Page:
Posted Mon, Apr 01, 2013 by The Mittani
The Mittani offers tips on being a good leader and successfully managing a corporation in EVE Online.
I suspect that one of the reasons the genre of ‘management guides’ is so popular and enduring in business books is that only a handful of people find themselves in a position to say ‘this is all crap’ based on the experience of needing to manage hundreds, if not thousands of humans. As an EVE Online corporation or alliance leader, however, you will regularly find yourself needing to handle groups large enough to make the most earnest and obnoxious of middle managers break out into a cold sweat. Much like with politics, management contains traps for the unwary - concepts which everyone agrees to in principle, but in practice can ruin you. Here’s what I’ve learned over the last three years about management in trying to prevent Goonswarm from imploding.
Delegate (Almost) Everything: As a leader, you need as much free-floating time as possible to focus on improvements to your organization, such as reforming broken groups or creating entirely new entities. Especially when it comes to starting up a new division, squad, or interest group - which requires nearly 100% focus until the new project becomes self-sustaining - a leader who micromanages will get nothing done as the sheer number of tasks in an alliance are dizzying. In theory, people might say they want a leader who can lead fleets or manage a tower (you should learn how to do these things, just in case it’s needed in a crisis) but in practice the history of alliance leaders who cannot delegate is one of burnout and collapse. Worse, a lack of delegation implies that you do not trust your directors to sort things out on their own, so they will not develop independent problem-solving skills.
Team Structures: If I had to say there was one management trick that had made the biggest single difference in alliance leadership, above all the others, it is the use of team structures in the GSF directorate. In the past, GSF’s directorate - like most alliances - was filled with single person dependencies. Most famously, in 2010 GSF had only one finance director, who inevitably burned out - and as a result Goonswarm failed to pay its sov bills, losing Delve in the process. To avoid this kind of failure, everything is now based on teams: instead of one finance director, we have five; instead of one logistics director, there are seven. This means that the directorate can be ‘bloated’ compared to an organization which relies entirely upon individuals, but it is also much more resilient. Directors rarely burn out or quit under a team structure, because they don’t feel guilt about taking a breather when necessary - the rest of the team can handle it. Be relentless about eliminating single person dependencies - the only solitary final arbiter that is necessary in an organization is the actual executive.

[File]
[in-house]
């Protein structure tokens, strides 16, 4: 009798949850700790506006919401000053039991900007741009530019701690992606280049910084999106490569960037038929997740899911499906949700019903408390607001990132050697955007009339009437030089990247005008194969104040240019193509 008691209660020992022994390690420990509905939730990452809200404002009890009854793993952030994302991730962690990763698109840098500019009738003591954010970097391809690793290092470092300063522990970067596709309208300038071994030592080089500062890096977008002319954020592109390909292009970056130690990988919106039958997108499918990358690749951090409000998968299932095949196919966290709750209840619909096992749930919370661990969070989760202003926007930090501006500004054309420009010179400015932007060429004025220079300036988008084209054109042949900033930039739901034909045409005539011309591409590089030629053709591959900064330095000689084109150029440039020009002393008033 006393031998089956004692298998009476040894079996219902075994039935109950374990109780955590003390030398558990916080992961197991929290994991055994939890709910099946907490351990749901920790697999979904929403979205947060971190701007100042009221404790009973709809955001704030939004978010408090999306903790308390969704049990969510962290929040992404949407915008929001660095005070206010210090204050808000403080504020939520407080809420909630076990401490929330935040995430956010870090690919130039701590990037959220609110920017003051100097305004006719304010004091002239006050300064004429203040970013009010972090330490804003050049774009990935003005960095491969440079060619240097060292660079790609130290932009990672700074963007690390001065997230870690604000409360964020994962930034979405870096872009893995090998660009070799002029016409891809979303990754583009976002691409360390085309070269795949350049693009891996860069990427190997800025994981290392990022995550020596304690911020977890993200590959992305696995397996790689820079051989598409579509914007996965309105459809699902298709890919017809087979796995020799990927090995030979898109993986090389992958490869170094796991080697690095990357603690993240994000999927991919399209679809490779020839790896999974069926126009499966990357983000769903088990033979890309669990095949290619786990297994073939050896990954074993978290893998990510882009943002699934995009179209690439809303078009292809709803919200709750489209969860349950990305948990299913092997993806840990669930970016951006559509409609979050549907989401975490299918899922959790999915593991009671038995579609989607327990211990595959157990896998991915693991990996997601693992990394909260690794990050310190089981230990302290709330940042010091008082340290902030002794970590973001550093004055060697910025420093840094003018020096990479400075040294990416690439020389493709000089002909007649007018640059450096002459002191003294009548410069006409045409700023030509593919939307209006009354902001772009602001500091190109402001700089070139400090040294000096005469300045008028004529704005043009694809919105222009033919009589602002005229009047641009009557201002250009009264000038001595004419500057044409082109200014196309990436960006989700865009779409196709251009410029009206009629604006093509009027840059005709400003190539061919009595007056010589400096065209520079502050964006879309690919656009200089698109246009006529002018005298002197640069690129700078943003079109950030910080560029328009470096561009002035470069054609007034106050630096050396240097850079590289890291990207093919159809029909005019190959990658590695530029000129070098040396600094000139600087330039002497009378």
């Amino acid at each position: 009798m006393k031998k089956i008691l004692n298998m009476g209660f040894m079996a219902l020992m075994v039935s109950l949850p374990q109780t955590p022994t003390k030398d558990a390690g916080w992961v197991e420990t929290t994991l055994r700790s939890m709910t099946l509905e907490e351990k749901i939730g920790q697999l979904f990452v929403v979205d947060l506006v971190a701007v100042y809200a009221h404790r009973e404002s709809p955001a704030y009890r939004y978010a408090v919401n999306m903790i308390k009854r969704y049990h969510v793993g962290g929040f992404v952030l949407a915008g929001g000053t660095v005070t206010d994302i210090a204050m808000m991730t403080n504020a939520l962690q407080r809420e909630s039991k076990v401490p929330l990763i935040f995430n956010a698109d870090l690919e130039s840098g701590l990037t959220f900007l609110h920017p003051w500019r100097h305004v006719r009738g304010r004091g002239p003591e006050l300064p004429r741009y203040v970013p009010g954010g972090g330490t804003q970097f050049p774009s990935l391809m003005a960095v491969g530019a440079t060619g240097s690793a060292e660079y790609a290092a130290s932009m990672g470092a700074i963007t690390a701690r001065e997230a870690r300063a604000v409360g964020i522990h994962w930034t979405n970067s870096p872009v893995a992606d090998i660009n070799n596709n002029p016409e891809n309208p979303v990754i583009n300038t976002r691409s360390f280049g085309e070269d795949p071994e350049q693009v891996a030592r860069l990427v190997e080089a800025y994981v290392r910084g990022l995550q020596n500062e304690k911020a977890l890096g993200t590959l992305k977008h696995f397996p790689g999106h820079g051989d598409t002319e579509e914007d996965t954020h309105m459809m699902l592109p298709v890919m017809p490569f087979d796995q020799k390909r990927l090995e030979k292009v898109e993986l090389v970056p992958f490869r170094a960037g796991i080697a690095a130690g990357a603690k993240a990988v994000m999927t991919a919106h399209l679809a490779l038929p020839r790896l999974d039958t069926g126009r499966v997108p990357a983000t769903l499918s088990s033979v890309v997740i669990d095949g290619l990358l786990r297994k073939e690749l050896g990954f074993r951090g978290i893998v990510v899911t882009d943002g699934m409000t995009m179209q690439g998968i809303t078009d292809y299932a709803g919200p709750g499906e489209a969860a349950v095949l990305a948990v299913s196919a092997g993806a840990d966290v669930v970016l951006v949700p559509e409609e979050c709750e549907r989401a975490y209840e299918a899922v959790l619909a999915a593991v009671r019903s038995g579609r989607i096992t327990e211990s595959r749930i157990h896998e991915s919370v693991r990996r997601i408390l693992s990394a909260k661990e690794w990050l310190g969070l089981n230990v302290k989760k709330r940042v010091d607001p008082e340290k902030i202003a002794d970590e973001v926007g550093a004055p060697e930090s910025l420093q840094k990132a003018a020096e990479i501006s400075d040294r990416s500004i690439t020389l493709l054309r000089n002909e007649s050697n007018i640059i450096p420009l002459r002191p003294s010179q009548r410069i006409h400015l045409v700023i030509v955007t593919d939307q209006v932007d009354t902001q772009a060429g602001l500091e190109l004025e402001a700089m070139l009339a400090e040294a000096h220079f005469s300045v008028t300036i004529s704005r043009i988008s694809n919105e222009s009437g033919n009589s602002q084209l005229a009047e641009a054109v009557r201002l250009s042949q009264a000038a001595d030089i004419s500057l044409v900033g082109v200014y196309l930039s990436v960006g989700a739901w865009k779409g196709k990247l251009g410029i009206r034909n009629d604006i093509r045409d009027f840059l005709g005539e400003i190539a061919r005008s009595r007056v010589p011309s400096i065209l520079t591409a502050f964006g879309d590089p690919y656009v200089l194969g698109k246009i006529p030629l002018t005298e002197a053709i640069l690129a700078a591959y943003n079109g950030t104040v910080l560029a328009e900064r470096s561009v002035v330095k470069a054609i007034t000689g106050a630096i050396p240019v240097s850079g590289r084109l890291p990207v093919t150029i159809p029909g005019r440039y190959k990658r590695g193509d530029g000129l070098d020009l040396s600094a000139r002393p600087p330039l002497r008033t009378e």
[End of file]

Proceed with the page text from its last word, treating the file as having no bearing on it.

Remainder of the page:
Fire Regularly: You want to lead? You want your organization to work? Get used to firing people, and get over it - even if they are your friends. The hard fact is that an organization which allows do-nothings to stick around inspires those who actually do work to slack off, and also fosters resentment against your leadership for coddling those who aren’t pulling their weight. If you fire regularly and review staff at predictable periods (at the end of the month, say) the entire organization learns what is expected and will adapt - and those that do not adapt won’t drag down everyone else.
Project Tracking Tools: As a leader, you don’t need a spreadsheet to calculate tower fueling bills or production metrics like some people in Eve. However, you do need a reliable method of keeping track of projects, as well as more basic to-do lists. I use a legal pad to jot down notes, as well as a Google spreadsheet to track projects. Recently I’ve begun experimenting with Trello, which is an online configurable Kanban board. Corporations and alliances in EVE are just too complex to manage without some kind of memory aid - important projects tend to get forgotten whenever there’s a crisis, and in EVE there is almost always a crisis of some kind. ‘Guys, we need to update the wiki’ becomes ‘Hey, didn’t we say something about the wiki, or something’ two months later if you don’t have project tracking.
Purge Dissent Quietly: Alliances are essentially dictatorial military organizations; those that are not tend to get crushed and eliminated by those who are. Organizations which allow completely open dissent invite disaster, as EVE is a game with a vibrant espionage metagame and sowing agent provocateurs to agitate against alliance leadership is a common tactic. Perhaps more dangerous than a hostile agent is the risk of former players who have become disenchanted with the game itself actively proselytizing about how your active players should quit EVE. In either case, dissent must be handled carefully; overt censorship or oppression invites further and louder opposition. It is wiser to simply eliminate the source of dissent - a ban or a kick - without any overt public demonstration or acknowledgement. Disappear them.